Sunday, 28 September 2008

Sara's come to stay

WOW! I can haz Sara? She has come to stay with me and the chooks until Ellen gets home on Wednesday. She loves the garden and spends most of her time out there exploring. When she's awake, that is. Being advanced in years and almost blind with it, she tends to sleep a lot - until a man comes to visit. Then she loses half her years and rolls onto her back giggling like a schoolgirl, the little hussy.

The video shows Sara on one of her voyages of discovery. You can just see the chooks in the background at one point; they appeared to be having a conversation about whether or not Sara was a dog. One or two of them, I believe, thought that perhaps she was a new species of rabbit. However, discretion being the better part of almost everything when you're a chook, they backed off hastily when Sara, blissfully oblivious to her feathered audience, inadvertently approached the fence.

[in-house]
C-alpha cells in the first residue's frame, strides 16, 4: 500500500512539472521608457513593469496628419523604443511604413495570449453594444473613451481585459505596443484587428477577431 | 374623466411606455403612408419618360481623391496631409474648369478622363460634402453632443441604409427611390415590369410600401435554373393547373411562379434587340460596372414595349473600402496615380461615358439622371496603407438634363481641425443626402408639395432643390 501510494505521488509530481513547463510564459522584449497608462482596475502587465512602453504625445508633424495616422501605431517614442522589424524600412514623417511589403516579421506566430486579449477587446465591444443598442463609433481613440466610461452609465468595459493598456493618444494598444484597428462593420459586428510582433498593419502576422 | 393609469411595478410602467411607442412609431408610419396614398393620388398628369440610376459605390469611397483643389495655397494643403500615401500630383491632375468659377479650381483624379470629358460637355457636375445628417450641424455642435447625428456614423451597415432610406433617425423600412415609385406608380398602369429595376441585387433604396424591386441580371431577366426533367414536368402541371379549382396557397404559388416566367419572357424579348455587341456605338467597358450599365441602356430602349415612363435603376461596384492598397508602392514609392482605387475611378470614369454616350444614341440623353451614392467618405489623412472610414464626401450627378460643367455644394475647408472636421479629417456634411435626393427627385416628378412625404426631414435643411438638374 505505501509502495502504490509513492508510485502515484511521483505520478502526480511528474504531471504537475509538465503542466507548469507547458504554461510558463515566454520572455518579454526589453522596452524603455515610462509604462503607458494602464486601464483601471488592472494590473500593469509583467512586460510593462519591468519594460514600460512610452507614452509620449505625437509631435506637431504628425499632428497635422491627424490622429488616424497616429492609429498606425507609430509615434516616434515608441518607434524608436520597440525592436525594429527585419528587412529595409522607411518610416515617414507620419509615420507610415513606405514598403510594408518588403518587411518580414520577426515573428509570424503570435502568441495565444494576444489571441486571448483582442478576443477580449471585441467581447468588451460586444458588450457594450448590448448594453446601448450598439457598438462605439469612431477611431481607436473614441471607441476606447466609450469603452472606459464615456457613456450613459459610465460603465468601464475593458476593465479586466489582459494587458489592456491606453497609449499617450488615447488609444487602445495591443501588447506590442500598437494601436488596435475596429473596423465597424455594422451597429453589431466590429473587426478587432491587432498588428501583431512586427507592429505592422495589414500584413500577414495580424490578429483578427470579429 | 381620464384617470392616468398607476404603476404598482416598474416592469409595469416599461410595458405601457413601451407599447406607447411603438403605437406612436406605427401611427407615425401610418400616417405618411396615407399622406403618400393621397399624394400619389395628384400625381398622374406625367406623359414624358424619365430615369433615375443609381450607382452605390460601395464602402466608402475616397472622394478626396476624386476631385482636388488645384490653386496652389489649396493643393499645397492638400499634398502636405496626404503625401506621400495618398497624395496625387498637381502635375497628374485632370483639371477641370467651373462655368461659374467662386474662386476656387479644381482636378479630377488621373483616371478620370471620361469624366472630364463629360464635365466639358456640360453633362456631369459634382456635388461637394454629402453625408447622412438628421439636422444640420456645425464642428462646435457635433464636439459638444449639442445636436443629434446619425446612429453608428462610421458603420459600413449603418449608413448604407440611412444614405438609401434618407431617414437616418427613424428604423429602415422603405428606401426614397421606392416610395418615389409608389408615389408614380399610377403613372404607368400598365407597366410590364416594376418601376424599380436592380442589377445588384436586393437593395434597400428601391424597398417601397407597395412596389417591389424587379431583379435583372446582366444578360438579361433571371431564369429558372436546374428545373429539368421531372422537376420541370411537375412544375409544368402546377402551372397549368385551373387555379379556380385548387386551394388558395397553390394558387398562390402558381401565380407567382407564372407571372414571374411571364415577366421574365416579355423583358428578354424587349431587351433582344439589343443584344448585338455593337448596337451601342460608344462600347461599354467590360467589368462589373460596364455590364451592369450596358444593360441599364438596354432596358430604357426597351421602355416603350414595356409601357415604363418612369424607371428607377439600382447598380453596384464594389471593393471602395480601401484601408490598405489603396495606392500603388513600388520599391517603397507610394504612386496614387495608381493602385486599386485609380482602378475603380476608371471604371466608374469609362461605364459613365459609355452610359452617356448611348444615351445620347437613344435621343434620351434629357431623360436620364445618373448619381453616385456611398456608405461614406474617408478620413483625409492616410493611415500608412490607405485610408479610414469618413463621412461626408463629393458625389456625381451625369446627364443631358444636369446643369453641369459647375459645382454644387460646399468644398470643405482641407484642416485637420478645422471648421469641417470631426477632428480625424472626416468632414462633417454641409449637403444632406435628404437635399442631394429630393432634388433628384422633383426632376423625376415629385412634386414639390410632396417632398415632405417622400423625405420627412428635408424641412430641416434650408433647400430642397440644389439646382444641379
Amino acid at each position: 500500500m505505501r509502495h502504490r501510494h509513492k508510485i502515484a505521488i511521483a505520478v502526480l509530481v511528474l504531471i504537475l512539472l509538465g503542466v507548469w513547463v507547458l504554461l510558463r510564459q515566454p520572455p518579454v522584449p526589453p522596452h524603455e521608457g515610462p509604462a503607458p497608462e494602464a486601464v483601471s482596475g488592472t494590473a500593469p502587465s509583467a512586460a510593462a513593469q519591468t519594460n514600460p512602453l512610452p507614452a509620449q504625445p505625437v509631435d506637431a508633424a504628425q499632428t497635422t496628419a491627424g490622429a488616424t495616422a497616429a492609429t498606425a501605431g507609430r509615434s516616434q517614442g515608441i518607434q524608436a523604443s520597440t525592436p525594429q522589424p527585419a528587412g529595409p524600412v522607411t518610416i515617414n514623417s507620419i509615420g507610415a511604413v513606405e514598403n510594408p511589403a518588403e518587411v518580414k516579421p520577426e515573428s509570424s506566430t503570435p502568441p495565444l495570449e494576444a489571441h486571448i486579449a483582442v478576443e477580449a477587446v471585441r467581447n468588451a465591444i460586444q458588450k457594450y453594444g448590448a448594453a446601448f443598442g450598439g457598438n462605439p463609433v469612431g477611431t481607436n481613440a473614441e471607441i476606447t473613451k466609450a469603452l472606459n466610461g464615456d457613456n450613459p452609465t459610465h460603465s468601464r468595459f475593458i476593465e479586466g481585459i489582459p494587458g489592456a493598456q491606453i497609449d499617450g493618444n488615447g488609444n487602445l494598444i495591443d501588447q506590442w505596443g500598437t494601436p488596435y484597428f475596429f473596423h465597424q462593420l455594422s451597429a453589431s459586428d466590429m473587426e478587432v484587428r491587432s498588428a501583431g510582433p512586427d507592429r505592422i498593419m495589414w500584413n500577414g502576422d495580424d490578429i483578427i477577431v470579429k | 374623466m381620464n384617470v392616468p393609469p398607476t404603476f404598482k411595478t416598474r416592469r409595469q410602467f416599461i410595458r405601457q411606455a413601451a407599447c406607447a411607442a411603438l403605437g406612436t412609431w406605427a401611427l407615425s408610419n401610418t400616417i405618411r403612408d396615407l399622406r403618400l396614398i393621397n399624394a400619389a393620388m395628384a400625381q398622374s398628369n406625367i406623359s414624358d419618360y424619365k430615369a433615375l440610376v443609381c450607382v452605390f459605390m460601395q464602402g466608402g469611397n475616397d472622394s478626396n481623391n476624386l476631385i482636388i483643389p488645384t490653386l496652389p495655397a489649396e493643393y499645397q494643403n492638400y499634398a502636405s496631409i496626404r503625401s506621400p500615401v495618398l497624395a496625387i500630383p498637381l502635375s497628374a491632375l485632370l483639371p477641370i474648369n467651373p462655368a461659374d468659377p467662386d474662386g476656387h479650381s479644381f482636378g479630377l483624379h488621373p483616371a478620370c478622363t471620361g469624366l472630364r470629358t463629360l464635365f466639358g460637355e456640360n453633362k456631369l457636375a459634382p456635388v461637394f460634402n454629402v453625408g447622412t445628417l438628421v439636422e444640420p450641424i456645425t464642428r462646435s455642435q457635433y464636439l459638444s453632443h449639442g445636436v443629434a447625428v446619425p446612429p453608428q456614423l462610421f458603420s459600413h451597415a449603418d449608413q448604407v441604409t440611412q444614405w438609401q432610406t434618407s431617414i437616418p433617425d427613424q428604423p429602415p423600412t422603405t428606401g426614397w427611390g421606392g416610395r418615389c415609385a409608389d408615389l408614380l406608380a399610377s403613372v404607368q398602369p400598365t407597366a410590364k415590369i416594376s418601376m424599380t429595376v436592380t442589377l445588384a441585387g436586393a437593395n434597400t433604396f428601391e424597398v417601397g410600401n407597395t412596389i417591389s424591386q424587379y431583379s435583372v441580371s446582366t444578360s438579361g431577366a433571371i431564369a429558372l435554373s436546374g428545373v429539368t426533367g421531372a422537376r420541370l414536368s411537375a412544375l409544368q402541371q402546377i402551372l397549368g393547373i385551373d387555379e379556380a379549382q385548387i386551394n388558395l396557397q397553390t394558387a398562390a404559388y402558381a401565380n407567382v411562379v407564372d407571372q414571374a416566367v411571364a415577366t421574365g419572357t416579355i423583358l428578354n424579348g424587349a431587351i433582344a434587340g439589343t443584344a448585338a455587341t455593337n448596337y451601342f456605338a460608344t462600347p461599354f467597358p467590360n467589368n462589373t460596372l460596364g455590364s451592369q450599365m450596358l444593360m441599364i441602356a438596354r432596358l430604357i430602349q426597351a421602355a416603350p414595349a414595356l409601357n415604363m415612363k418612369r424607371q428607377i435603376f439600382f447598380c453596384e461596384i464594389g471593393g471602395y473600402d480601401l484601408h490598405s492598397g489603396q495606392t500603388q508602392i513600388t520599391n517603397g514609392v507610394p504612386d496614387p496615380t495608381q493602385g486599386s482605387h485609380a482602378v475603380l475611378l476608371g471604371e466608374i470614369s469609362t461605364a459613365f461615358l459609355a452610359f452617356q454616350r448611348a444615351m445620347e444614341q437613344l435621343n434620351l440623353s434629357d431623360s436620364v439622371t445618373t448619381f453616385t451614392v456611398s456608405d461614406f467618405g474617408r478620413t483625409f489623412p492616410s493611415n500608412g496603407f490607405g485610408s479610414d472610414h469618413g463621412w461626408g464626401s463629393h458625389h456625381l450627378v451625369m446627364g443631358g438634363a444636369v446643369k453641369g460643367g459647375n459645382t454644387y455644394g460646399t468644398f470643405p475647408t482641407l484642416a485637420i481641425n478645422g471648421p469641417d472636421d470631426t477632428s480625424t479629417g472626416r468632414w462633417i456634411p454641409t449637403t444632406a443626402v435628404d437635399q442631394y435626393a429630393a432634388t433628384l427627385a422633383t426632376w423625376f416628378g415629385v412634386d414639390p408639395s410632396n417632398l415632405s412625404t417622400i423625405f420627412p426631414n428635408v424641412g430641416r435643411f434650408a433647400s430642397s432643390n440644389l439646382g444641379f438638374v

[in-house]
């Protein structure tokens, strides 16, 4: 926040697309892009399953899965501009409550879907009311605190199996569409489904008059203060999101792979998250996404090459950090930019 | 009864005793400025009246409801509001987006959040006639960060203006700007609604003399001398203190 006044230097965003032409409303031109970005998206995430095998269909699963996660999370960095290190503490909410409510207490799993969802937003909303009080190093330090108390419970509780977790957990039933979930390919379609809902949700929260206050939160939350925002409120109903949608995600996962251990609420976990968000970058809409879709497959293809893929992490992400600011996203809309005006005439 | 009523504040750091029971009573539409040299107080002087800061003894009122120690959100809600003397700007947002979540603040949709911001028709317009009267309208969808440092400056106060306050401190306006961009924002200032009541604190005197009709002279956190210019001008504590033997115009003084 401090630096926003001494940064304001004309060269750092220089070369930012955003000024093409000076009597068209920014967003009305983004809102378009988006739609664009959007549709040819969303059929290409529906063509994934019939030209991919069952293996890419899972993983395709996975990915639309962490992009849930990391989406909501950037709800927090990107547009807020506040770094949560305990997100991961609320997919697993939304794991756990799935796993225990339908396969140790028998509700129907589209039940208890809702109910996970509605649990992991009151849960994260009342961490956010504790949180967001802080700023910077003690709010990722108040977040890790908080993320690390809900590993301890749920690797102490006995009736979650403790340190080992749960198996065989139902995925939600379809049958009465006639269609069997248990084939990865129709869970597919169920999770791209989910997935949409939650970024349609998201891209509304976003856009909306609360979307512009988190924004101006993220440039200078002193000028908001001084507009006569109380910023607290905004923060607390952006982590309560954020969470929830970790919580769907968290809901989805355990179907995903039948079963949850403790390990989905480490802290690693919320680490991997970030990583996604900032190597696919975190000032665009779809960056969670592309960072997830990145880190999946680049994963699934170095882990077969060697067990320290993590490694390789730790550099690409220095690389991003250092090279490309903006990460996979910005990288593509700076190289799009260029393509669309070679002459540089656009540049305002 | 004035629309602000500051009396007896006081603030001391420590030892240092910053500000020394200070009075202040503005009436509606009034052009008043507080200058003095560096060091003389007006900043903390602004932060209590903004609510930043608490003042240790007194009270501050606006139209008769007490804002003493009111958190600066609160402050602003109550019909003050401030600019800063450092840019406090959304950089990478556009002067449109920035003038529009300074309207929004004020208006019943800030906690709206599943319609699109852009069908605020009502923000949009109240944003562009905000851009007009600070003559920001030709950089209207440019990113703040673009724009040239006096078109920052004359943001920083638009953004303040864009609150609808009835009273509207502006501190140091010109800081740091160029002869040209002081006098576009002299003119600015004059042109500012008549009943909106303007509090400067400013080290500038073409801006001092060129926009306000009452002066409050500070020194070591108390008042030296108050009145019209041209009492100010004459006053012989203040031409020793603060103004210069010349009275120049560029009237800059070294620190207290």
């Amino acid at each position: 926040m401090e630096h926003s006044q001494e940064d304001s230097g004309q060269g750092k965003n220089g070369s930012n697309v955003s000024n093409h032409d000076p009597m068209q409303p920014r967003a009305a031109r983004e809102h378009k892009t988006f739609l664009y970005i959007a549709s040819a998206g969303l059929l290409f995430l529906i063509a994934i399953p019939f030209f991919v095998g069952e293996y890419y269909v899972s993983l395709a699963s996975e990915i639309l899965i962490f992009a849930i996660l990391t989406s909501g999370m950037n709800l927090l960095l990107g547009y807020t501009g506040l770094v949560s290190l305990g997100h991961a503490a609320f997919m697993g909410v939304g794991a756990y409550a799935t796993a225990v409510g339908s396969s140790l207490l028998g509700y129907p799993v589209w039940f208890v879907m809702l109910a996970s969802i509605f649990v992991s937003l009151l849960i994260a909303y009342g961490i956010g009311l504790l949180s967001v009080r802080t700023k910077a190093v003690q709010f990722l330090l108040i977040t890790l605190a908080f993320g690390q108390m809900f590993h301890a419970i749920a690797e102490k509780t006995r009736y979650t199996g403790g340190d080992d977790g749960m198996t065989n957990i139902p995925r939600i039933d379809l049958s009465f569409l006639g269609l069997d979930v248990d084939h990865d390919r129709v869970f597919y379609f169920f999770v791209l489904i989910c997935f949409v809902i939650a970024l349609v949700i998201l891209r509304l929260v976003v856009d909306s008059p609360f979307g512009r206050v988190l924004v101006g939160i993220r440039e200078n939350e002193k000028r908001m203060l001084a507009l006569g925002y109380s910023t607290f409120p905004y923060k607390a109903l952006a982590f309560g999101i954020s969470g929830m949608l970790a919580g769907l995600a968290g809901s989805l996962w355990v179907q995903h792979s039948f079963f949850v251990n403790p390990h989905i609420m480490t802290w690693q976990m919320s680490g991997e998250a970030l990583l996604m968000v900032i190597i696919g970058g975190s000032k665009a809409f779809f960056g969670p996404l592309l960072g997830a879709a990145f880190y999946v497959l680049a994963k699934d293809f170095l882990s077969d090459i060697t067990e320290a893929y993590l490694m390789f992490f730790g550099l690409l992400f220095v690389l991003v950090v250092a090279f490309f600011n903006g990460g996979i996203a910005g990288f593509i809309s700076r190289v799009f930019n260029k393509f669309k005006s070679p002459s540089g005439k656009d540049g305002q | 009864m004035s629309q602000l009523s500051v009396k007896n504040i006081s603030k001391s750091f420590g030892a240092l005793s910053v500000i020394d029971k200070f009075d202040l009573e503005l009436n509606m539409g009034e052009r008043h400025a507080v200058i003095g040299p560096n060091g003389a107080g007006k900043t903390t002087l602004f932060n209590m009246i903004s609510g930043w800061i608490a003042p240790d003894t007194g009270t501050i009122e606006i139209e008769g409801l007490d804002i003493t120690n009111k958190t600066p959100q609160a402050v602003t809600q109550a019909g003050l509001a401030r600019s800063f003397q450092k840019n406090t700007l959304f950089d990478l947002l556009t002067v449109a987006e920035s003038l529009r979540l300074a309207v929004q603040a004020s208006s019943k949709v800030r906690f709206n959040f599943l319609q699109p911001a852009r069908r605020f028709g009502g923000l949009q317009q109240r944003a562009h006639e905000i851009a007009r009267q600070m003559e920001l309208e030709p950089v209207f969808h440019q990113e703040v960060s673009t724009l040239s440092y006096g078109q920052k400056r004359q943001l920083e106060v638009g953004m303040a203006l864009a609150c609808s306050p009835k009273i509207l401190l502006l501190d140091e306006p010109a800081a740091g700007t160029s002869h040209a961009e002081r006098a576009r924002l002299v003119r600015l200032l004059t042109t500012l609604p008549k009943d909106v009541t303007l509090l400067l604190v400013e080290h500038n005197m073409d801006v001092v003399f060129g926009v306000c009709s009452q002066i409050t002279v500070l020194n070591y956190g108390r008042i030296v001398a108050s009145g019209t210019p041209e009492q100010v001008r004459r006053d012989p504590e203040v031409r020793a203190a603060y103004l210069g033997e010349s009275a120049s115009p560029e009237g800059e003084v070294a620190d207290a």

I met another lovely dog this week. On a visit to the doctor, I was astonished to see a black labrador pup tied up beside her desk. It turned out that my doctor has become a foster parent for baby guide dogs, and this was her first little charge. At three months, the little one was obviously bored to tears. She was amusing herself by tugging on the curtain that surrounds the examination table, apparently enjoying the cheerful sound of curtain rings on metal as she pulled it back and forth. Sadly, she will not get away with that kind of thing for long. Baby guide dogs have to get used to sitting quietly for long periods, and in fact my doctor asked me not to look at this one or speak to her, as one of the things she has to learn is to get used to being bored and ignored when in the workplace. It's a big ask for a little doggie. I'm sure owners of guide dogs must give them lots of attention when they're not on duty to make up for it. This pup, BTW, isn't the one from the doctor's surgery, but looks mighty like it. I filched the pic from www.dailypuppy.com.